That decision stands in the minds of my classmates as a turning point in the history of the College. But dean of the College Harry R. Lewis maintains that it was more a turn back toward the past: a fine-tuning of the housing policy to better reflect the original intent of the founders of Harvard's residential college system. He points to the Reports of the president and treasurer of Harvard College for 1927-28, in which then-president A. Lawrence Lowell wrote that the Houses were places where "men interested in various fields of thought should be thrown together with a view of promoting a broad and humane culture." Lowell made no bones about his attitude toward students' tendency to associate with those of their own kind, writing, "So far as subjects of concentration, pecuniary means, and residence in different parts of the country are concerned, each House should be as nearly as possible a cross-section of the College."
In the "real world," said randomization's opponents, individuals choose their associations and are free to segregate themselves in homogeneous communities if they wish to. "Randomization is unnatural!" they cried. Lewis has never denied that. His point is that this unnatural environment might effect some change, so that graduates aren't as likely to segregate themselves after they get out. "It is not the objective of the residential system to make every student as comfortable as possible," says Lewis. "A certain level of discomfort is part of our educational obligation.
"This is definitely an issue of individual freedom versus community good," he continues. "It's always been my belief that on matters of general community importance like this, you don't make the decision based on a preponderance of student opinion." In a self-segregated system, a student could conceivably spend four years without interacting in any significant way, outside the classroom, with someone from a different cultural background. And the very idea of a residential college is that learning continues outside the classroom. "The academic and non-academic halves of the undergraduate experience had grown increasingly distant from one another," says Lewis.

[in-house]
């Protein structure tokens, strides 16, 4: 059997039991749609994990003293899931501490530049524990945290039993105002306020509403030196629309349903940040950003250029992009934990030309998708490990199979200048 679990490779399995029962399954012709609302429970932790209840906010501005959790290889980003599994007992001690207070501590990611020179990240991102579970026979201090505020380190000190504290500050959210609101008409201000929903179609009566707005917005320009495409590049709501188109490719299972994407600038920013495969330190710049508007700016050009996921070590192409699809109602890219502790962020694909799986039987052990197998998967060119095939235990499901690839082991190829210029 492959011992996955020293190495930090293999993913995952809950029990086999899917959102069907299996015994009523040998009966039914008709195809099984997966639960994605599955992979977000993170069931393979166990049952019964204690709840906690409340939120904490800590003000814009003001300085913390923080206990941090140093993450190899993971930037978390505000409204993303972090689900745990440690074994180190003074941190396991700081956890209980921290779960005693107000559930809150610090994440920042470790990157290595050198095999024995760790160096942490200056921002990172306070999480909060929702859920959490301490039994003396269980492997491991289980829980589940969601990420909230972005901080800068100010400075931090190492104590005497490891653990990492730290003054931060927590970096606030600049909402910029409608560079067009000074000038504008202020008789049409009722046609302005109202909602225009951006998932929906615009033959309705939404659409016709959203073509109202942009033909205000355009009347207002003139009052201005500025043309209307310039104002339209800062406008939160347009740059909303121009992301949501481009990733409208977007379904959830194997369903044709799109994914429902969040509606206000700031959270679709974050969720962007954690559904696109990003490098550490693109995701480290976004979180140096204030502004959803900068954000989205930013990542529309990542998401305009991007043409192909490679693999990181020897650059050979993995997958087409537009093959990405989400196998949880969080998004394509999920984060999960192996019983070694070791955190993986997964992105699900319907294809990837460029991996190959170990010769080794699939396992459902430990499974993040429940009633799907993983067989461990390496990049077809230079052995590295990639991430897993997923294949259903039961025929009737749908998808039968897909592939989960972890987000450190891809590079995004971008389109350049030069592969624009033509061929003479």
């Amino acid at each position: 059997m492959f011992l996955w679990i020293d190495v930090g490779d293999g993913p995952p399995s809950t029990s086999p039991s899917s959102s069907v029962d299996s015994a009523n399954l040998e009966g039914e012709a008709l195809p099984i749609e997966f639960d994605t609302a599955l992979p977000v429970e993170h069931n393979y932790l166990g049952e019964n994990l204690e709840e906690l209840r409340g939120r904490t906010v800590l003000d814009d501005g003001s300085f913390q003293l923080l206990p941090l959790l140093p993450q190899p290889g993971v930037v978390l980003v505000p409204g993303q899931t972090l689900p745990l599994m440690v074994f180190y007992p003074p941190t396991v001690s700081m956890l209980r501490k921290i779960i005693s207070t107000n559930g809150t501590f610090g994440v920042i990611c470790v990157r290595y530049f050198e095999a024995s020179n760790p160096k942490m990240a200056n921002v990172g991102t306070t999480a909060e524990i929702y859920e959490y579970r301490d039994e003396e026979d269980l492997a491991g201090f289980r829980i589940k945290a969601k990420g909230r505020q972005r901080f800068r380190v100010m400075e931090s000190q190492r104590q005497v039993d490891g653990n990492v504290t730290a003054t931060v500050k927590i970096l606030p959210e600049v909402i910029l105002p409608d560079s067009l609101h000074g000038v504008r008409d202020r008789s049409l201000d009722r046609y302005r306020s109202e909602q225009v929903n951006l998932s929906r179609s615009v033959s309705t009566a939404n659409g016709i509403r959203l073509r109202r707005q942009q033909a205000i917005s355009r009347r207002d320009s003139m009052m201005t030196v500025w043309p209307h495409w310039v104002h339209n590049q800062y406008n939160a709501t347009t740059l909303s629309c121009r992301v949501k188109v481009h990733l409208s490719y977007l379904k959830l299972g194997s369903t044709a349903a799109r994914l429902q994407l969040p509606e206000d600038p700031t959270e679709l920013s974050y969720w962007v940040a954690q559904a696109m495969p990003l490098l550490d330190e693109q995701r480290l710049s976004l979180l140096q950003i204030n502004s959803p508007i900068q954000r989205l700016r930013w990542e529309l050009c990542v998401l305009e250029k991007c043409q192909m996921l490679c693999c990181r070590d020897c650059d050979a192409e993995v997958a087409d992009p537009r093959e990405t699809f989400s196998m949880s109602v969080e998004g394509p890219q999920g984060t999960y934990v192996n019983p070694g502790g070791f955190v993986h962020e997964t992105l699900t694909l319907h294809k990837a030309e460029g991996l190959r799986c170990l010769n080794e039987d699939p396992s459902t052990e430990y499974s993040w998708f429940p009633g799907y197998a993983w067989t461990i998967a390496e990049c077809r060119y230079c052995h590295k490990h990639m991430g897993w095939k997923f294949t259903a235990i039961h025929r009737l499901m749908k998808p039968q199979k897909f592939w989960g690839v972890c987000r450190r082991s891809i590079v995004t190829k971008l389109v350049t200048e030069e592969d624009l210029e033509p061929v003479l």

But immediately following the implementation of randomization, a funny thing happened: students began using a different tool to self-segregate. The average blocking-group size crept swiftly upward toward the maximum of 16. And for the first time, the blocking group became a central feature of Harvard undergraduate life. "When I was an undergraduate, 'blocking group' was a term people used freshman year only, when they were getting into their Houses. Now we have sophomores, juniors, seniors who still talk about their blocking groups," says Jamie Ciocco '94, who lived in North (now Pforzheimer) House as an undergraduate and has served as a resident tutor in Adams for five years. Cut off from living with larger networks of their peers, students chose to stick with 15 people like themselves, instead of fulfilling the administration's hope and branching out. What's more, huge blocking groups--particularly if they were homogeneous--made a truly random population unlikely in any given House. One year Cabot House received very few female sophomores; in another, Mather House had so many varsity athletes that it was in danger of violating the NCAA rule against athletic dormitories. (Part of this was due to the population that existed before randomization, but the new additions pushed it over the edge.) Subsequent administrative fine-tuning ameliorated the situation.
The situation was compounded by students who wanted to preserve the old House personalities at all costs. Even if the residents of a given House were not homogeneous, the culture of each House usually reflected its stereotypes, discouraging some newcomers. "Randomization was particularly tough on Adams House, because at the time I was a freshman, there was a definite population of students who were a little afraid of Adams, who didn't identify with the stereotype of Adams and didn't want to live here," says Ciocco. He recalls an Adams House with people who dressed all in black and smoked in the dining hall, with an unusual predominance of English concentrators and a strong tradition of drama, and with traditions like Drag Night and a sadomasochism-themed Halloween masquerade.